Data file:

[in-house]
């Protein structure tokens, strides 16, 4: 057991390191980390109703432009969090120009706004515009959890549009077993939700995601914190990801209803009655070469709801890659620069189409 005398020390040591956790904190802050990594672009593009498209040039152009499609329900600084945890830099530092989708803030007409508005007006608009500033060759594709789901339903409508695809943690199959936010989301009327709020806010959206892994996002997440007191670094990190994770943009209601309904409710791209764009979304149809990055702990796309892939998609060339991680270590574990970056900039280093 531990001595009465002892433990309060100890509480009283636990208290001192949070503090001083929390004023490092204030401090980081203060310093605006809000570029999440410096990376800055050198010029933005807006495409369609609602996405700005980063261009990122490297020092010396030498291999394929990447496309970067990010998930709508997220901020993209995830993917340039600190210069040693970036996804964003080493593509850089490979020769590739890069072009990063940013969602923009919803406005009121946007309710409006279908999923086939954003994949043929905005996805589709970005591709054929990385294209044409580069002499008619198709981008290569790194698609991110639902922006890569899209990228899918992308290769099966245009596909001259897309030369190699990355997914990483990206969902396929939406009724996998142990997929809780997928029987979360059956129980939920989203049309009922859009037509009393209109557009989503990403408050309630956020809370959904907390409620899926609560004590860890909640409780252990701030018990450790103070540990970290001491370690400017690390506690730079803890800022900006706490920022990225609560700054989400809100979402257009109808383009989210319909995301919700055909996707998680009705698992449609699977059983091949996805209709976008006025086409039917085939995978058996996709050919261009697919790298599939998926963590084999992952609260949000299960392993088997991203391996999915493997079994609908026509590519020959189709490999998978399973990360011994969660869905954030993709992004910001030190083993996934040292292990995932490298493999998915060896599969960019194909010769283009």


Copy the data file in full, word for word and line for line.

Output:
[in-house]
């Protein structure tokens, strides 16, 4: 057991390191980390109703432009969090120009706004515009959890549009077993939700995601914190990801209803009655070469709801890659620069189409 005398020390040591956790904190802050990594672009593009498209040039152009499609329900600084945890830099530092989708803030007409508005007006608009500033060759594709789901339903409508695809943690199959936010989301009327709020806010959206892994996002997440007191670094990190994770943009209601309904409710791209764009979304149809990055702990796309892939998609060339991680270590574990970056900039280093 531990001595009465002892433990309060100890509480009283636990208290001192949070503090001083929390004023490092204030401090980081203060310093605006809000570029999440410096990376800055050198010029933005807006495409369609609602996405700005980063261009990122490297020092010396030498291999394929990447496309970067990010998930709508997220901020993209995830993917340039600190210069040693970036996804964003080493593509850089490979020769590739890069072009990063940013969602923009919803406005009121946007309710409006279908999923086939954003994949043929905005996805589709970005591709054929990385294209044409580069002499008619198709981008290569790194698609991110639902922006890569899209990228899918992308290769099966245009596909001259897309030369190699990355997914990483990206969902396929939406009724996998142990997929809780997928029987979360059956129980939920989203049309009922859009037509009393209109557009989503990403408050309630956020809370959904907390409620899926609560004590860890909640409780252990701030018990450790103070540990970290001491370690400017690390506690730079803890800022900006706490920022990225609560700054989400809100979402257009109808383009989210319909995301919700055909996707998680009705698992449609699977059983091949996805209709976008006025086409039917085939995978058996996709050919261009697919790298599939998926963590084999992952609260949000299960392993088997991203391996999915493997079994609908026509590519020959189709490999998978399973990360011994969660869905954030993709992004910001030190083993996934040292292990995932490298493999998915060896599969960019194909010769283009």